Effect of the dose of pistachio hull aqueous extract on the inhibition of L. monocytogenes and S. enterica by using a general linear model (ANCOVA).

Analysis of covariance (ANCOVA) is a general linear model (GLM) that combines ANOVA with linear regression [73]. Descriptive statistics of the mixed model for the time-related survival of L. monocytogenes and S. enterica following treatment with various concentrations (1×MIC; 2×MIC; 4×MIC and 8×MIC) of pistachio hull aqueous extracts are presented in Table 7. ANCOVA was employed to investigate the differences in the means of the dependent variables. The independent variables were the 15 sampling times and the 5 treatments. Table 7 displays the correlations between incubation time, treatments (expressed by MIC), and their interactions, on the one hand, and the inhibition of L. monocytogenes and S. enterica growth, on the other hand. The results showed negative and significant () links between the incubation time (until 4 and 10 hours), and L. monocytogenes and S. enterica growth, respectively. Equally, when the effect was fixed at 0, 1, 2, 3, 4, and 7 hours, a significant () and positive interaction between all treatments was displayed for L. monocytogenes growth. In addition, a significant () and positive correlation was found between the S. enterica growth and hour 0×trial (1.60; ); hour 1×trial (1.387; ); hour 2×trial (1.292; ); hour 3×trial (1.248; ); hour 4×trial (1.051; ); hour 7×trial (0.824; ), and hour 10×trial (0.608; ). However, no significant () correlation was found between the interaction (hours× Trial) after 13 hours of incubation. The results shown in Table 7 indicated that the first 4 hours were especially important for L. monocytogenes growth inhibition. The first 10 hours after adding pistachio hull aqueous extract would appear to be critical for the inhibition of S. enterica, as after this period, no significant () inhibition was found. Meanwhile, 1×MIC, 2×MIC, 4×MIC, and 8×MIC trials had a significant () and positive effect on L. monocytogenes and S. enterica growth. Remarkably, with higher regression coefficients, pistachio hull aqueous extract at 8×MIC showed stronger correlations with L. monocytogenes (2.456; ) and S. enterica (0.907; ) growths.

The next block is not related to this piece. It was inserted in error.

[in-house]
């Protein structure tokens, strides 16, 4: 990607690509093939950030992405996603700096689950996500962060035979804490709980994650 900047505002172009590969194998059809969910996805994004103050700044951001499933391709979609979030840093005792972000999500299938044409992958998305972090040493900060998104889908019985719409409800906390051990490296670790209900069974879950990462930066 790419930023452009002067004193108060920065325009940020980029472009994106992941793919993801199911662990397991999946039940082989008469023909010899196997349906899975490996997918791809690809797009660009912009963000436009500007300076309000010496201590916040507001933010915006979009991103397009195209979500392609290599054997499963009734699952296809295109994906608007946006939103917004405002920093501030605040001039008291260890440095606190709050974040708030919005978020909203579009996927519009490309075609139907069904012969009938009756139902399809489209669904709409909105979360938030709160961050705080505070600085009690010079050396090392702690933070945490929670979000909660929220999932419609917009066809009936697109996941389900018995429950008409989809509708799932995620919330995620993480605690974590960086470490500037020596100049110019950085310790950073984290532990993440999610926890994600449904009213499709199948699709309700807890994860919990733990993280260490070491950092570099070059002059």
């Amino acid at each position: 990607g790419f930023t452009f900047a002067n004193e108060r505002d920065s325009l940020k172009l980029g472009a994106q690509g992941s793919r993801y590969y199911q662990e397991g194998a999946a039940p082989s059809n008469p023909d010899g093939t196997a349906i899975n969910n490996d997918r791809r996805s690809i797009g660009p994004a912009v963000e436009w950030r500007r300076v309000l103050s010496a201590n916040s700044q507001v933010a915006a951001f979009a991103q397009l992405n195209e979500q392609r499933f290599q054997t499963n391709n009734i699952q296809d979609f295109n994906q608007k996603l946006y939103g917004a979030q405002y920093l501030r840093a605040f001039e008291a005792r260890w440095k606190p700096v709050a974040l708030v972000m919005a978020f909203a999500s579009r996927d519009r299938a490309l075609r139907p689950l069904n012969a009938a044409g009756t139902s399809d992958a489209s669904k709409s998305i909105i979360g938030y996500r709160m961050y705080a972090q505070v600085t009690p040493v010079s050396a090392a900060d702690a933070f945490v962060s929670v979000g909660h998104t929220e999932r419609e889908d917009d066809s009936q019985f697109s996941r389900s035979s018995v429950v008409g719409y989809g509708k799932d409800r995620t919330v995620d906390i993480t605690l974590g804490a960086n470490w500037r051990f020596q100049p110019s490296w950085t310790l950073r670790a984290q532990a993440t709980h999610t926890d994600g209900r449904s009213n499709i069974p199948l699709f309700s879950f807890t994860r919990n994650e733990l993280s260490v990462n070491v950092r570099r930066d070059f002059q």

4. Conclusion

In the interest of studying differences between the pistachio hull extracts from Sfax, Sidi Bouzid, and Gafsa, we explored phytochemical contents, antioxidant, and antifoodborne bacterial activities of HEX, ACTN, ACN, and aqueous extracts. The potential for improved geographical classification based on the combination of ANOVA analysis and PCA/HCA approaches was carefully examined. Based on cluster analysis, four chemotypes were introduced among the pistachio hulls accessions. Likewise, this work emphasizes the great anti-L. monocytogenes and anti-S. enterica effects of pistachio hull aqueous extract. The mode of action study confirms our results and indicates that this extract applied a dose-dependent bactericidal effect against these foodborne bacterial pathogens. Therefore, these results suggest that aqueous pistachio hull extract is an effective antibacterial agent and can be used to control the proliferation of foodborne pathogens. It has promising potential for environmentally friendly applications in the food industry.

Data Availability

The data used to support the findings of this study are included within the article. Raw data are available from the corresponding author upon request.

Conflicts of Interest

The authors declare that they have no conflicts of interest.